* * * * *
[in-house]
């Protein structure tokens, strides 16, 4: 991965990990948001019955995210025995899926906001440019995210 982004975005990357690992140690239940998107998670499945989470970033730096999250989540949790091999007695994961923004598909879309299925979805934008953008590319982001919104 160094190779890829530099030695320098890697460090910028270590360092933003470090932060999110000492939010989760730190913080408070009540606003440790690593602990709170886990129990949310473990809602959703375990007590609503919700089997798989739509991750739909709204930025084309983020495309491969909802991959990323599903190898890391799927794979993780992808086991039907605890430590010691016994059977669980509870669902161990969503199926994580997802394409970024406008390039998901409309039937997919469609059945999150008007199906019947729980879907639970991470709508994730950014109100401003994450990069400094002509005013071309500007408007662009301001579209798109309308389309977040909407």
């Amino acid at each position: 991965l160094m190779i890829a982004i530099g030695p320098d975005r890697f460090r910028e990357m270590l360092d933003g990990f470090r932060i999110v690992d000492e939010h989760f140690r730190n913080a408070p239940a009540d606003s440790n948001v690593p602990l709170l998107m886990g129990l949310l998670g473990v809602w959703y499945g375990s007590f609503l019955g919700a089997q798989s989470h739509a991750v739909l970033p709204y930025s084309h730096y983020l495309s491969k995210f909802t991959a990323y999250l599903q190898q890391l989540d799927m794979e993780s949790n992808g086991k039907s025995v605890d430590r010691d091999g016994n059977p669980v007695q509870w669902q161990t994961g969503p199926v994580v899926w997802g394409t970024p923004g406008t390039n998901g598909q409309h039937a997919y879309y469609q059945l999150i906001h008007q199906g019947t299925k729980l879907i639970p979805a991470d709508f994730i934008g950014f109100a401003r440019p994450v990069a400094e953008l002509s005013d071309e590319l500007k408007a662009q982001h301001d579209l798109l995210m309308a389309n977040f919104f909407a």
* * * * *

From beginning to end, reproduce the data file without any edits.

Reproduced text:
[in-house]
């Protein structure tokens, strides 16, 4: 991965990990948001019955995210025995899926906001440019995210 982004975005990357690992140690239940998107998670499945989470970033730096999250989540949790091999007695994961923004598909879309299925979805934008953008590319982001919104 160094190779890829530099030695320098890697460090910028270590360092933003470090932060999110000492939010989760730190913080408070009540606003440790690593602990709170886990129990949310473990809602959703375990007590609503919700089997798989739509991750739909709204930025084309983020495309491969909802991959990323599903190898890391799927794979993780992808086991039907605890430590010691016994059977669980509870669902161990969503199926994580997802394409970024406008390039998901409309039937997919469609059945999150008007199906019947729980879907639970991470709508994730950014109100401003994450990069400094002509005013071309500007408007662009301001579209798109309308389309977040909407």
């Amino acid at each position: 991965l160094m190779i890829a982004i530099g030695p320098d975005r890697f460090r910028e990357m270590l360092d933003g990990f470090r932060i999110v690992d000492e939010h989760f140690r730190n913080a408070p239940a009540d606003s440790n948001v690593p602990l709170l998107m886990g129990l949310l998670g473990v809602w959703y499945g375990s007590f609503l019955g919700a089997q798989s989470h739509a991750v739909l970033p709204y930025s084309h730096y983020l495309s491969k995210f909802t991959a990323y999250l599903q190898q890391l989540d799927m794979e993780s949790n992808g086991k039907s025995v605890d430590r010691d091999g016994n059977p669980v007695q509870w669902q161990t994961g969503p199926v994580v899926w997802g394409t970024p923004g406008t390039n998901g598909q409309h039937a997919y879309y469609q059945l999150i906001h008007q199906g019947t299925k729980l879907i639970p979805a991470d709508f994730i934008g950014f109100a401003r440019p994450v990069a400094e953008l002509s005013d071309e590319l500007k408007a662009q982001h301001d579209l798109l995210m309308a389309n977040f919104f909407a």